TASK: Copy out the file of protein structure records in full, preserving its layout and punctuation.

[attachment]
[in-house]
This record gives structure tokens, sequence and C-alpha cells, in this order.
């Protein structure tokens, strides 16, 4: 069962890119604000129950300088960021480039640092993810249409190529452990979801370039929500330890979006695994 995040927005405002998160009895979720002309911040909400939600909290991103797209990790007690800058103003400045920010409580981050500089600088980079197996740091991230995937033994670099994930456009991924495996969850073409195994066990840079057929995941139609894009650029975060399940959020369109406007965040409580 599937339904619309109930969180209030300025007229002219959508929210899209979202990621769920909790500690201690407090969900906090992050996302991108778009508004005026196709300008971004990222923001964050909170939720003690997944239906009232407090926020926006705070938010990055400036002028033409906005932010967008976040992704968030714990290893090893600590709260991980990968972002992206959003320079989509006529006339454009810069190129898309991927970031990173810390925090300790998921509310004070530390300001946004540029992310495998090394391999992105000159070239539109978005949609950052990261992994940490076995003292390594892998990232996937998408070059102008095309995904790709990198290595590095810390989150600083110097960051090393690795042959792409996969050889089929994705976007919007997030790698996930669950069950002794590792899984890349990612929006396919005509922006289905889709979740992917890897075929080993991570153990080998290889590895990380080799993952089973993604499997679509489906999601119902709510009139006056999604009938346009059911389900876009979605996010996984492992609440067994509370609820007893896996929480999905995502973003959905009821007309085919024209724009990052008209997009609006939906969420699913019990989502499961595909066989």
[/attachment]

[in-house]
This record gives structure tokens, sequence and C-alpha cells, in this order.
């Protein structure tokens, strides 16, 4: 069962890119604000129950300088960021480039640092993810249409190529452990979801370039929500330890979006695994 995040927005405002998160009895979720002309911040909400939600909290991103797209990790007690800058103003400045920010409580981050500089600088980079197996740091991230995937033994670099994930456009991924495996969850073409195994066990840079057929995941139609894009650029975060399940959020369109406007965040409580 599937339904619309109930969180209030300025007229002219959508929210899209979202990621769920909790500690201690407090969900906090992050996302991108778009508004005026196709300008971004990222923001964050909170939720003690997944239906009232407090926020926006705070938010990055400036002028033409906005932010967008976040992704968030714990290893090893600590709260991980990968972002992206959003320079989509006529006339454009810069190129898309991927970031990173810390925090300790998921509310004070530390300001946004540029992310495998090394391999992105000159070239539109978005949609950052990261992994940490076995003292390594892998990232996937998408070059102008095309995904790709990198290595590095810390989150600083110097960051090393690795042959792409996969050889089929994705976007919007997030790698996930669950069950002794590792899984890349990612929006396919005509922006289905889709979740992917890897075929080993991570153990080998290889590895990380080799993952089973993604499997679509489906999601119902709510009139006056999604009938346009059911389900876009979605996010996984492992609440067994509370609820007893896996929480999905995502973003959905009821007309085919024209724009990052008209997009609006939906969420699913019990989502499961595909066989």